Cheer started by accident

Coach Feature – Tanya Nichols, Cheer



Coach Tee makes her squad share Royal spirit.

Coach Tanya Nichols, better known as Coach Tee, has been coaching cheerleading at Armijo for five years, but it isn’t the only coaching experience she has. “I’ve coached Afro-Haitian dance in San Francisco at a middle school, youth cheer in Suisun and Fairfield, hip-hop dance in Fairfield, All-Star Cheer in Vacaville and Praise Dance in Vacaville,” she said.

Despite never having cheer experience herself, Coach Tee found herself leading her own children at cheer practice years ago. “I was tricked into initially becoming a coach,” she said. “When my girls were in elementary school, I signed them up for a youth football team and then signed myself up to be the team mom. I was excited to make cute snack bags for them each week!! The president of the team found out that I had experience in dance and put me on the roster as the head cheer coach and the rest is history.” Coach Tee’s experience with the Afro-Haitian dance team for four years.

Coaching cheer keeps her busy, but she is currently a full-time student. “I had this great idea to change careers after teaching for over…well, I won’t say because then that would give me my age!!” said Coach Tee.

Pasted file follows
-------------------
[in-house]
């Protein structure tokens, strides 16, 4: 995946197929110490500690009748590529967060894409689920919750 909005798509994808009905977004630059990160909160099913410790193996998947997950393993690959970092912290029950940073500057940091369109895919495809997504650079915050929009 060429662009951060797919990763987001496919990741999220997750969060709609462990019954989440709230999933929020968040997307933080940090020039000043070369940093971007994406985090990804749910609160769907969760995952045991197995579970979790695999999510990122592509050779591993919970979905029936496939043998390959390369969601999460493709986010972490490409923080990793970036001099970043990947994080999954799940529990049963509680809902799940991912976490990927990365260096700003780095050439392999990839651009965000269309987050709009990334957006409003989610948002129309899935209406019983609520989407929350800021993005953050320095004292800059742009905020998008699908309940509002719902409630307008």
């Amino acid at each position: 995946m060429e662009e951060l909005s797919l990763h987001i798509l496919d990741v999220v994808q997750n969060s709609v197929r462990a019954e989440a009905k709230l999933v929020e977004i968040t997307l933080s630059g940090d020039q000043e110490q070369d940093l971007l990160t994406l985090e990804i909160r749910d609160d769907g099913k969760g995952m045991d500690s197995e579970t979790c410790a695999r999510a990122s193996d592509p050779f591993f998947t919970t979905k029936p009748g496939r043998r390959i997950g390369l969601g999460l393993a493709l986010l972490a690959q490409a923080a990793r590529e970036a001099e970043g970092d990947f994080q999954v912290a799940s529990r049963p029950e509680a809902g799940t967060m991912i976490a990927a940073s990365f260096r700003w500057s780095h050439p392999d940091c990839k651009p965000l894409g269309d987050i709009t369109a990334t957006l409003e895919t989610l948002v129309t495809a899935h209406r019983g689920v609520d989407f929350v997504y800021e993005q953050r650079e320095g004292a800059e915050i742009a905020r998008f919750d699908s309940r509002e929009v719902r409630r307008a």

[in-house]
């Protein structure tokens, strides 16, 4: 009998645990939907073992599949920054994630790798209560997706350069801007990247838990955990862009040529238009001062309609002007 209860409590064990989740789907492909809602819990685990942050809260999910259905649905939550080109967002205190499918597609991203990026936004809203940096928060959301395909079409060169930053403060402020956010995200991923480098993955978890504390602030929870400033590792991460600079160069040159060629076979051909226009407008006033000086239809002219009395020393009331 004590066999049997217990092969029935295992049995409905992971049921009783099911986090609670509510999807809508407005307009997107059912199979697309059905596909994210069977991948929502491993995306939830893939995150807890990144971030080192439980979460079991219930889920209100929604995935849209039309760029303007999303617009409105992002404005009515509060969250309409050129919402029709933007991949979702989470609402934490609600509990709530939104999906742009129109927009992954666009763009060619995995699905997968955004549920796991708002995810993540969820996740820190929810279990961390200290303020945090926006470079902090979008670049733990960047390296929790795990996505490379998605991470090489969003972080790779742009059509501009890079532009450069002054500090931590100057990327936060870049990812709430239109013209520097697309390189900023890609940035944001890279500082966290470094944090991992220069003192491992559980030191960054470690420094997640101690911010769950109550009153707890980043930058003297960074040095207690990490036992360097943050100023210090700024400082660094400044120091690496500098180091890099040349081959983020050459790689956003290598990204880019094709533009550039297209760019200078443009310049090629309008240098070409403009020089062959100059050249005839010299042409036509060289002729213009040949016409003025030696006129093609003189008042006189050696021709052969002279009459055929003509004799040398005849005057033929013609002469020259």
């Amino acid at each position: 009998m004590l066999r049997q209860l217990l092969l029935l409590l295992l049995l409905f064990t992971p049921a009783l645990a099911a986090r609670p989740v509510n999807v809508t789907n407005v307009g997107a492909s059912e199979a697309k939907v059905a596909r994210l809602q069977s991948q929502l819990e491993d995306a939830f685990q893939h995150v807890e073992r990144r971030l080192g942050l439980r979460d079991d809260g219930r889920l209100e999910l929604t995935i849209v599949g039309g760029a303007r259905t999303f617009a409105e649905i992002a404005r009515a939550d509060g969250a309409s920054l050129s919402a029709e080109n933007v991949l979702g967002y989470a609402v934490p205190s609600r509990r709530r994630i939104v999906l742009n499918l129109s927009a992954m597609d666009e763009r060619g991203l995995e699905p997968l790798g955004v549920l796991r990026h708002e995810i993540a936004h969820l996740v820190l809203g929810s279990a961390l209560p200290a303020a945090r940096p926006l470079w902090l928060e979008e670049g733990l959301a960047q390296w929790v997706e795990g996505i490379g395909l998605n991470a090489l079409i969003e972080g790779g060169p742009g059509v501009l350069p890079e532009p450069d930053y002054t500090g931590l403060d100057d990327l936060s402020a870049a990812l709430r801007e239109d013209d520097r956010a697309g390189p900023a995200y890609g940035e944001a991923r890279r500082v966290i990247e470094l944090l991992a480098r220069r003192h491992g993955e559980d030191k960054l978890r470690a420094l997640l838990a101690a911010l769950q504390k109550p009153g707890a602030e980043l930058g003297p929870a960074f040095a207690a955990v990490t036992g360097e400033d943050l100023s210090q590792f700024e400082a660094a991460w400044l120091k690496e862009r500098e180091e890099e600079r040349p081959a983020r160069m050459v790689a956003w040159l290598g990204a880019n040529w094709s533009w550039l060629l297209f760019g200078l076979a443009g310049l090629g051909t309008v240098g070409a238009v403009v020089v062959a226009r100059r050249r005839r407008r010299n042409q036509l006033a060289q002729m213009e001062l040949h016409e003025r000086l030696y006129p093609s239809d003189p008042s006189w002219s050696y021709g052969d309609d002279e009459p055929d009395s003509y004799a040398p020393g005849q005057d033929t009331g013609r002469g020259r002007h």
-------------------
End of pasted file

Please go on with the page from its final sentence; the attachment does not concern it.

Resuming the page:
She did admit that she’s been married for 23 years and has three children. “My oldest Aniyah is in her junior year at SJSU, and my middle child Sanai is a senior at Vanden and is on the cheer team, but thinks she is on Armijo’s cheer team!! My son Amir is 8 and enjoys playing basketball, swimming, and doing Muay Thai. He says his favorite cheer team is the Armijo Royals.”

The last few years have been different from when she started. The COVID-19 virus “delayed us getting our uniforms on time. We just received our football uniforms in the last week of November. We had to borrow uniforms from girls who were no longer on the team. Thank goodness for their kindness otherwise we would have been in a bit of a pickle!”

While Coach Tee mostly works directly with her cheerleaders, she still has to address the parents. “I’m not everyone’s cup of tea and I’m okay with that,” she said. “Some parents don’t like my rules and how strict I can be. I tell parents when their child is with me they belong to me and they will follow all rules or they will sit!

“Coaching takes a lot of hard work, patience, time, and dedication,” said Coach Tee. She said she would encourage potential coaches to “make sure you are ready to put in the work because you have athletes depending on you.” It also helps to have parent participation. “I believe students perform better with the support of their families,” she said.